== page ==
Came a speck, a speck of shadow — Shepherd lift your head and listen, Listen to that humming Shadow! Sitting on a stone the Shepherd, Stone and Shepherd sleeping In a sleep dreamless as water, Water in a white glass beaker, Clear, pellucid, without shadow; Underneath a sky-blue crystal Sees his grey sheep creeping. In the sunshine clear and heavy Shadow-fled a dark hand downward: In the sunshine deep and soundless Burst a star-dropt thing of thunder — Smoked the burnt blue air's torn veiling Drooping softly round the hillside. Boomed the silence in returning To the crater in the hillside, To the red earth fresh and bleeding, To the mangled heap remaining: Far away that humming Shadow Vanished in the azure distance. Sitting on a stone no Shepherd, Stone and Shepherd sleeping, But across the hill and valley Grey sheep creeping, creeping, Standing carven on the sky-line, Scattering in the open distance, Free, in no man's keeping.
The Caves of Auvergne
He carved the red deer and the bull Upon the smooth cave rock, Returned from war with belly full, And scarred with many a knock, He carved the red deer and the bull Upon the smooth cave rock. The stars flew by the cave's wide door, The clouds wild trumpets blew, Trees rose in wild dreams from the floor, Flowers with dream faces grew Up to the sky, and softly hung Golden and white and blue. The woman ground her heap of corn, Her heart a guarded fire; The wind played in his trembling soul Like a hand upon a lyre, The wind drew faintly on the stone Symbols of his desire: The red deer of the forest dark, Whose antlers cut the sky, That vanishes into the mirk And like a dream flits by, And b an arrow slain at last
Is but the wind's dark body. The bull that stands in marshy lakes As motionless and still As a dark rock jutting from a plain Without a tree or hill, The bull that is the sign of life, Its sombre, phallic will. And from the dead, white eyes of them The wind springs up anew, It blows upon the trembling heart, And bull and deer renew Their flitting life in the dim past When that dead Hunter drew. I sit beside him in the night, And, fingering his red stone, I chase through endless forests dark Seeking that thing unknown, That which is not red deer or bull, But which by them was shown: By those stiff shapes in which he drew His soul's exalted cry, When flying down the forest dark He slew and knew not why, When he was filled with song, and strength Flowed to him from the sky. The wind blows from red deer and bull, The clouds wild trumpets blare, Trees rise in wild dreams from the earth, Flowers with dream faces stare, O Hunter, your own shadowstands Within your forest lair!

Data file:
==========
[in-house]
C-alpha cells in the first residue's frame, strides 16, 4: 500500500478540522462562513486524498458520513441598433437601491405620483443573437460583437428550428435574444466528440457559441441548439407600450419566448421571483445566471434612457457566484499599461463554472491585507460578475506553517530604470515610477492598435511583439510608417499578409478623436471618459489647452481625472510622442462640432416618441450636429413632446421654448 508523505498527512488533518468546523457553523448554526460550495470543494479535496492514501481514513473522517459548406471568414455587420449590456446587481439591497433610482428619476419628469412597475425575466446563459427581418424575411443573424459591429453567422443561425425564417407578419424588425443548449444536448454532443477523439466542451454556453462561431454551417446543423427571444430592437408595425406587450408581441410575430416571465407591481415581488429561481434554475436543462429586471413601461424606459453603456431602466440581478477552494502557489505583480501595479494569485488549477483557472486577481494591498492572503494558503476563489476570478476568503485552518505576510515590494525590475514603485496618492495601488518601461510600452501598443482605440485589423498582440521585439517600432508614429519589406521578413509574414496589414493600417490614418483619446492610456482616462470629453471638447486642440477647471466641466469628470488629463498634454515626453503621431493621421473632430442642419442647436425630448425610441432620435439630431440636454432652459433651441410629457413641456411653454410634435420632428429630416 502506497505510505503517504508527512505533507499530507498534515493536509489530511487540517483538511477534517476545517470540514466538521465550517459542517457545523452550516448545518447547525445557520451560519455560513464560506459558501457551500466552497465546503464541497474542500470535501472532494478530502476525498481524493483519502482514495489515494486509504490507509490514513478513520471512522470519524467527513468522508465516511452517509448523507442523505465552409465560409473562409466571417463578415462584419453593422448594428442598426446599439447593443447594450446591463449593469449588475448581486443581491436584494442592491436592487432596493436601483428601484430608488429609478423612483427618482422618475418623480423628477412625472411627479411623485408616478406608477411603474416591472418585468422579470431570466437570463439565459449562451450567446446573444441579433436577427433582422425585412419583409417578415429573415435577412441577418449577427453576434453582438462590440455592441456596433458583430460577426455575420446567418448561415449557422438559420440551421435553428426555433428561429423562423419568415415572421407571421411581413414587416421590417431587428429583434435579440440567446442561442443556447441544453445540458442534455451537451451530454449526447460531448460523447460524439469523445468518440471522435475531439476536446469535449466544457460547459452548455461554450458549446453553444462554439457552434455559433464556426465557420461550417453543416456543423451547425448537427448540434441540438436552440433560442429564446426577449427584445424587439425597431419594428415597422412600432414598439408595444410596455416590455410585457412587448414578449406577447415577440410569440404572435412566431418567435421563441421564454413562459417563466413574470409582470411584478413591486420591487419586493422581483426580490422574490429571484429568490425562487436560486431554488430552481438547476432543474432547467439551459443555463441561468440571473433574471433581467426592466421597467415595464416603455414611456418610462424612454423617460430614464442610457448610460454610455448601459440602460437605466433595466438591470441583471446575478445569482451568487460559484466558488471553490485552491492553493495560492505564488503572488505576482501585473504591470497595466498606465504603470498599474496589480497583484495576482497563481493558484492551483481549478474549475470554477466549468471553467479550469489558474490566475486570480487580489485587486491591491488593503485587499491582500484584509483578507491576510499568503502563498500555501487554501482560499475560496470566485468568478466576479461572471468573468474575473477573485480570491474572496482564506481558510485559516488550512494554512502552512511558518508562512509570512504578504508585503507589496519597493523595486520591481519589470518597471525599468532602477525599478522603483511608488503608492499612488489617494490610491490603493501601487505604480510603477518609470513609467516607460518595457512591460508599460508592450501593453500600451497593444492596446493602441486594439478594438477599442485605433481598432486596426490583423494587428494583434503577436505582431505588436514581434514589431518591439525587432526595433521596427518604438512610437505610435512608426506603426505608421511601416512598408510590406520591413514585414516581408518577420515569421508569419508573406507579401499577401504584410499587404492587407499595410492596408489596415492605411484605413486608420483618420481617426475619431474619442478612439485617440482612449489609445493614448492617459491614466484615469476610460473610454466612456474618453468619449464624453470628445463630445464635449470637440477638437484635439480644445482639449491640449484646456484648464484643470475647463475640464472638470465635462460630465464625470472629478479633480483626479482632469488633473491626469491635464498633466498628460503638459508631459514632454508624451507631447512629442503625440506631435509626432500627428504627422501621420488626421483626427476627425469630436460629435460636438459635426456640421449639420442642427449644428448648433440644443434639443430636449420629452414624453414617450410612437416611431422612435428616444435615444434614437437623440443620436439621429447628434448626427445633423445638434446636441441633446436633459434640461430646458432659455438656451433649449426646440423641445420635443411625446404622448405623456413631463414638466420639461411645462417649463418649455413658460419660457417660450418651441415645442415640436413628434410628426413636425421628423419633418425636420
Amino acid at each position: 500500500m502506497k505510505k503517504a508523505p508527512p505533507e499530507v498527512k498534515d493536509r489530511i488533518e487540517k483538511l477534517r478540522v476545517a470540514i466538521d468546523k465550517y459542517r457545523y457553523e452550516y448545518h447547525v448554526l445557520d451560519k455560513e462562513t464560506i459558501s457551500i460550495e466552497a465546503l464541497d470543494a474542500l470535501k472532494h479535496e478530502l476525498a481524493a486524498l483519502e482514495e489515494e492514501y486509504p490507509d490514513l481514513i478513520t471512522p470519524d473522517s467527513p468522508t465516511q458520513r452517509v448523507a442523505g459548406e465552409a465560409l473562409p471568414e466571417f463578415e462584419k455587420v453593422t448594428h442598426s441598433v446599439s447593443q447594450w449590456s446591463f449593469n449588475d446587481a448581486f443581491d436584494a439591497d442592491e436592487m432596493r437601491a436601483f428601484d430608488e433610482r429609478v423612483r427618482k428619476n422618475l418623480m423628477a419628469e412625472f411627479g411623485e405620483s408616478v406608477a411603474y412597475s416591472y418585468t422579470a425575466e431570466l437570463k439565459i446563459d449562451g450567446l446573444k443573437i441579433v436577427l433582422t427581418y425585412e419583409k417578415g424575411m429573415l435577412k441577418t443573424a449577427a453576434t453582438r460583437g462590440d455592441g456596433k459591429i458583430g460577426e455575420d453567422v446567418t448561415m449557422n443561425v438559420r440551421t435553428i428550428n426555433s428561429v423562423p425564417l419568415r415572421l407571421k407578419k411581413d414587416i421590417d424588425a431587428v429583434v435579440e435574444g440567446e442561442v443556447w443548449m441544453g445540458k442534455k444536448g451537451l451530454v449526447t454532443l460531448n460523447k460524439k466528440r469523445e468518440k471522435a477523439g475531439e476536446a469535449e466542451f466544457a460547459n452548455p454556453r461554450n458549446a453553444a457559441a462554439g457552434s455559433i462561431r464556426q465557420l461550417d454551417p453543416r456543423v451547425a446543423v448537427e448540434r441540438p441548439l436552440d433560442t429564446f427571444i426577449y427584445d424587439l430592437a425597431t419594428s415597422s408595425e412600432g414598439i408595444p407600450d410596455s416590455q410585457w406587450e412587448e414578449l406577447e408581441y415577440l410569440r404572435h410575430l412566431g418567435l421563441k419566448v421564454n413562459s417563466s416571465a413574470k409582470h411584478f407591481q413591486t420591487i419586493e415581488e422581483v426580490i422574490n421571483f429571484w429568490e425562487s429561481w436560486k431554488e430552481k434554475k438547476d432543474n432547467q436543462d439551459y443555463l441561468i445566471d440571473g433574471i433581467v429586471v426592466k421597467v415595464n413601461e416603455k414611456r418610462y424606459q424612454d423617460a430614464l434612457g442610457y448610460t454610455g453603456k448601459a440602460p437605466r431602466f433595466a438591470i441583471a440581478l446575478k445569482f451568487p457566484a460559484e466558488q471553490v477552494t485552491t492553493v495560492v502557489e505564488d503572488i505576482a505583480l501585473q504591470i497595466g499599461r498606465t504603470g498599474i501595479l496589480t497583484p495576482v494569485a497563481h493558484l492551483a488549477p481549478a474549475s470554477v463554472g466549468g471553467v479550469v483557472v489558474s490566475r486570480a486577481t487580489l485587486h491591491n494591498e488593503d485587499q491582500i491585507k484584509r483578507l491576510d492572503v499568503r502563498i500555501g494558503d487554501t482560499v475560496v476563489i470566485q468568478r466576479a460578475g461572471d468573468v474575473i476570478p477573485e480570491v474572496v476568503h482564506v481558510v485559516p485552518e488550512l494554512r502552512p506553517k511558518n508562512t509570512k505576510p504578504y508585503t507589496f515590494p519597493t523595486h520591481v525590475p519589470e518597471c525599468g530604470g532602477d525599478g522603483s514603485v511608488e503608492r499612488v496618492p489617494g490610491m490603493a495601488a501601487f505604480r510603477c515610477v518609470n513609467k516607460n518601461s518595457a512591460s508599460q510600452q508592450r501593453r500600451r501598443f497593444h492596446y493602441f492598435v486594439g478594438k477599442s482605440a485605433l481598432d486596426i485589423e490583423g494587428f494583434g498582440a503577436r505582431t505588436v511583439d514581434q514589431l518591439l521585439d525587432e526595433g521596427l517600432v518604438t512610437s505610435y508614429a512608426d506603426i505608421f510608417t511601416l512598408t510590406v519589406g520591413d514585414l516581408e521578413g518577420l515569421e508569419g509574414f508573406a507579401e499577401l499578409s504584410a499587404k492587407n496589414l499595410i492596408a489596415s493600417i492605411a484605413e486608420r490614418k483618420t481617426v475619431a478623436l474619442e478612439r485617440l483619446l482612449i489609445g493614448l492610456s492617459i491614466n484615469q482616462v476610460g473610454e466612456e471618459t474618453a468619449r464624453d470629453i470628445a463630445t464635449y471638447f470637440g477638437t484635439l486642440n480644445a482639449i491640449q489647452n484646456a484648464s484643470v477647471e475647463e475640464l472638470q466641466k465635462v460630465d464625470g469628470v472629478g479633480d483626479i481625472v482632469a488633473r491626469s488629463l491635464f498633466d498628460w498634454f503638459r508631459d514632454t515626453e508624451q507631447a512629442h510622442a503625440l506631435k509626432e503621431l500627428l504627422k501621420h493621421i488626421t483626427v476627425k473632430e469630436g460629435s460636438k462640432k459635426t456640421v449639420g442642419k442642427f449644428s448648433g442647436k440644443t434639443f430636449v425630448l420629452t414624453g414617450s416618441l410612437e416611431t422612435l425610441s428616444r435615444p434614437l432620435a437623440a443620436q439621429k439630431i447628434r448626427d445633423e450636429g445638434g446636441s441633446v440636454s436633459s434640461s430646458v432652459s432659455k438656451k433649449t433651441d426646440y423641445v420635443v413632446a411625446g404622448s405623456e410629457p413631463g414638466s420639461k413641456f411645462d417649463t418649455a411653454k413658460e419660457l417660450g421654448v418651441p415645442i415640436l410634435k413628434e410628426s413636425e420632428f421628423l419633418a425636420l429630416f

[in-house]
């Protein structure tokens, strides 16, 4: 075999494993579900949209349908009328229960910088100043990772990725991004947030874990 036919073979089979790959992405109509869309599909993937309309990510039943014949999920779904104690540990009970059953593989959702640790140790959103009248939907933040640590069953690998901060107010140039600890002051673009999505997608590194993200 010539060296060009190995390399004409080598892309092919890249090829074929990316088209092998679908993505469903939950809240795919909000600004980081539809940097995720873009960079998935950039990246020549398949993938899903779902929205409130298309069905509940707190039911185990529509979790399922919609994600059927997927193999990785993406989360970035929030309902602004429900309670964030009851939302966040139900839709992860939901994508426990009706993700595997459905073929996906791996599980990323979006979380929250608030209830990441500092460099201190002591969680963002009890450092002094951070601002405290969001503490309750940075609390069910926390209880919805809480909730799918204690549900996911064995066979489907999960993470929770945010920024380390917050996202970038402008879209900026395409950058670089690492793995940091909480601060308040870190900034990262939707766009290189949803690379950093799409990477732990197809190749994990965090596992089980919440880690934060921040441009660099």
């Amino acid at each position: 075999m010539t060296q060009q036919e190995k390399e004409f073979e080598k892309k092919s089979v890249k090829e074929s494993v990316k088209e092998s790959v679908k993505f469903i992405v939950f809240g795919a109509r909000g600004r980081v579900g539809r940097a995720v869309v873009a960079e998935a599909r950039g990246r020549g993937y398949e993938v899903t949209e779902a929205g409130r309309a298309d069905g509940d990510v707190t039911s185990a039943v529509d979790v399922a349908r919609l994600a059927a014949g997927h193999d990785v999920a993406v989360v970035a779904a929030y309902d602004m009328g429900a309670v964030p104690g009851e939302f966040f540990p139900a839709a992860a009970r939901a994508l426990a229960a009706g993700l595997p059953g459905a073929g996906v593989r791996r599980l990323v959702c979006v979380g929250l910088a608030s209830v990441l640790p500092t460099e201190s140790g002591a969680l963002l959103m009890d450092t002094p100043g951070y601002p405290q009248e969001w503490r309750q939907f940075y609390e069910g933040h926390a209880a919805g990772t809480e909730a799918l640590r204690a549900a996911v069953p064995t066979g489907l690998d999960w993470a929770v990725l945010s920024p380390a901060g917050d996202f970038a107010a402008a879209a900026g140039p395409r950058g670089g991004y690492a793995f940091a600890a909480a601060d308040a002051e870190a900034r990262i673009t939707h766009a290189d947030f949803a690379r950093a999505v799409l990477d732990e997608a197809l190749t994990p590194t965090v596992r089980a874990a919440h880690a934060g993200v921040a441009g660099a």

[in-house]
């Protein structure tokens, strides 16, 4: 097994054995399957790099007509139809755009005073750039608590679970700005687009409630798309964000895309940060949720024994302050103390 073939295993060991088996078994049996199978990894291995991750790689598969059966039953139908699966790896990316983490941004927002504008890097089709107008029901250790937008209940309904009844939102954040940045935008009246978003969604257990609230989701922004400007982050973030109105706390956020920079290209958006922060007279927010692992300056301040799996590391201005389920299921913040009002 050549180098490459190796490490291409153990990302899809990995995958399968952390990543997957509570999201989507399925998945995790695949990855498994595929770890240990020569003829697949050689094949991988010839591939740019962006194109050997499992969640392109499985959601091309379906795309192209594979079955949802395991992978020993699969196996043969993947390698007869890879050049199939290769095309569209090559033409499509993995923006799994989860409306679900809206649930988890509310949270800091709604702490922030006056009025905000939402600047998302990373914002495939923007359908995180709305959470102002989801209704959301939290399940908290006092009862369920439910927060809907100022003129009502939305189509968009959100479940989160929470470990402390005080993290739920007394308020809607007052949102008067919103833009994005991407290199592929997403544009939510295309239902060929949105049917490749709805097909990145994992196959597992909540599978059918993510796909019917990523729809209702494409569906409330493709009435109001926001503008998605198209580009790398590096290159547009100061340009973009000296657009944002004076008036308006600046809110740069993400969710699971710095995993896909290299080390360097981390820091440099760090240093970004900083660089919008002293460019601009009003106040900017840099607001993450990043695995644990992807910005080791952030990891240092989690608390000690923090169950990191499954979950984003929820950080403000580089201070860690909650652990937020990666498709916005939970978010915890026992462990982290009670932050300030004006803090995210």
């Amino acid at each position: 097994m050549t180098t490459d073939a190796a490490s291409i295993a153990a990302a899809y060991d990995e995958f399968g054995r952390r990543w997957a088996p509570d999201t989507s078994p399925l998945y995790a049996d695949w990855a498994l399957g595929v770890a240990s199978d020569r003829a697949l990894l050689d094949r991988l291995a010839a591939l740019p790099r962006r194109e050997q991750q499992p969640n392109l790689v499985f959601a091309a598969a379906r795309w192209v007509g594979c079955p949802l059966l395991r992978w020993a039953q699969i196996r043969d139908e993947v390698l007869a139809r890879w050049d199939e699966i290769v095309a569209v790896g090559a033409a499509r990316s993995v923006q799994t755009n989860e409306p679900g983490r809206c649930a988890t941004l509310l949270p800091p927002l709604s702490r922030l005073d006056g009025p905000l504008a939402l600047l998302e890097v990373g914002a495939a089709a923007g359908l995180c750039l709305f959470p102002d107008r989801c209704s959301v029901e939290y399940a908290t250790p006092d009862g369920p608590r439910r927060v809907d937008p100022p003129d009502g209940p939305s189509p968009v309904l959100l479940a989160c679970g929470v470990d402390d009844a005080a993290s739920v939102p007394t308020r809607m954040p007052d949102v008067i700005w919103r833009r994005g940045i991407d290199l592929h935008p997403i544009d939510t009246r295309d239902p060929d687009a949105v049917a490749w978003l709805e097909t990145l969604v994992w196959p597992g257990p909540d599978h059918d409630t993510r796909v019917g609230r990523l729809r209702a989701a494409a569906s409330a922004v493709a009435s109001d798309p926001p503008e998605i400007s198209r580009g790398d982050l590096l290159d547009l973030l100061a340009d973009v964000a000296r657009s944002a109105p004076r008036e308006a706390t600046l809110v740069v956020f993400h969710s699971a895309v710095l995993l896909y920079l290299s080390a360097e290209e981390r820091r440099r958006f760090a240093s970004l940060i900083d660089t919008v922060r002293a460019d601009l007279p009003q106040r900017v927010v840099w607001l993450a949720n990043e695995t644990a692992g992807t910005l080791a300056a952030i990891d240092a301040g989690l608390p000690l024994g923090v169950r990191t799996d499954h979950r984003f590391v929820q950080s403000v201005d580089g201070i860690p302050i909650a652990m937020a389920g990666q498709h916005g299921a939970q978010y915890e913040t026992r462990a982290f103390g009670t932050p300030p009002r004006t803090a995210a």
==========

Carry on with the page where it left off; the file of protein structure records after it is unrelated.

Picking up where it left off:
James Stephens
The Fifteen Acres I cling and swing On a branch, or sing Through the cool, clear hush of Morning, O: Or fling my wing On the air, and bring To sleepier birds a warning, O: That the night's in flight, And the sun's in sight, And the dew is the grass adorning, O: And the green leaves swing As I sing, sing, sing, Up by the river, Down the dell, To the little wee nest, Where the big tree fell, So early in the morning, O. I flit and twit In the sun for a bit
When his light so bright is shining, O: Or sit and fit My plumes, or knit Straw plaits for the nest's nice lining, O: And she with glee Shows unto me Underneath her wings reclining, O: And I sing that Peg Has an egg, egg, egg, Up by the oat-field, Round the mill, Past the meadow, Down the hill, So early in the morning, O. I stoop and swoop On the air, or loop Through the trees, and then go soaring, O: To group with a troop On the gusty poop While the wind behind is roaring, O: I skim and swim By a cloud's red rim And up to the azure flooring, O: And my wide wings drip As I slip, slip, slip Down through the rain-drops, Back where Peg Broods in the nest On the little white egg, So early in the morning, O.
Check The night was creeping on the ground; She crept and did not make a sound Until she reached the tree, and then She covered it, and stole again Along the grass beside the wall. I heard the rustle of her shawl As she threw blackness everywhere Upon the sky and ground and air, And in the room where I was hid: But no matter what she did To everything that was without, She could not put my candle out. So I stared at the night, and she Stared back solemnly at me.
Westland Row
Every Sunday there's a throng
Of pretty girls, who trot along In a pious, breathless state (They are nearly always late) To the Chapel, where they pray For the sins of Saturday. They have frocks of white and blue, Yellow sashes they have too, And red ribbons show each head Tenderly is ringleted; And the bell rings loud, and the Railway whistles urgently. After Chapel they will go, Walking delicately slow, Telling still how Father John Is so good to look upon, And such other grave affairs As they thought of during prayers.
The Turn of the Road
I was playing with my hoop along the road Just where the bushes are, when, suddenly, There came a shout, — I ran away and stowed Myself beneath a bush, and watched to see What made the noise, and then, around the bend, I saw a woman running. She was old And wrinkle-faced, and had big teeth. — The end Of her red shawl caught on a bush and rolled Right off her, and her hair fell down. — Her face Was awful white, and both her eyes looked sick, And she was talking queer. 'O God of Grace!' Said she, 'where is the child?' and flew back quick The way she came, and screamed, and shook her hands; ... Maybe she was a witch from foreign lands.
A Visit from Abroad
A speck went blowing up against the sky As little as a leaf: then it drew near And broadened. — 'It's a bird,' said I, And fetched my bow and arrows. It was queer! It grew from up a speck into a blot, And squattered past a cloud; then it flew down All crumply, and waggled such a lot I thought the thing would fall. — It was a brown Old carpet where a man was sitting snug Who, when he reached the ground, began to sew A big hole in the middle of the rug, And kept on peeping everywhere to know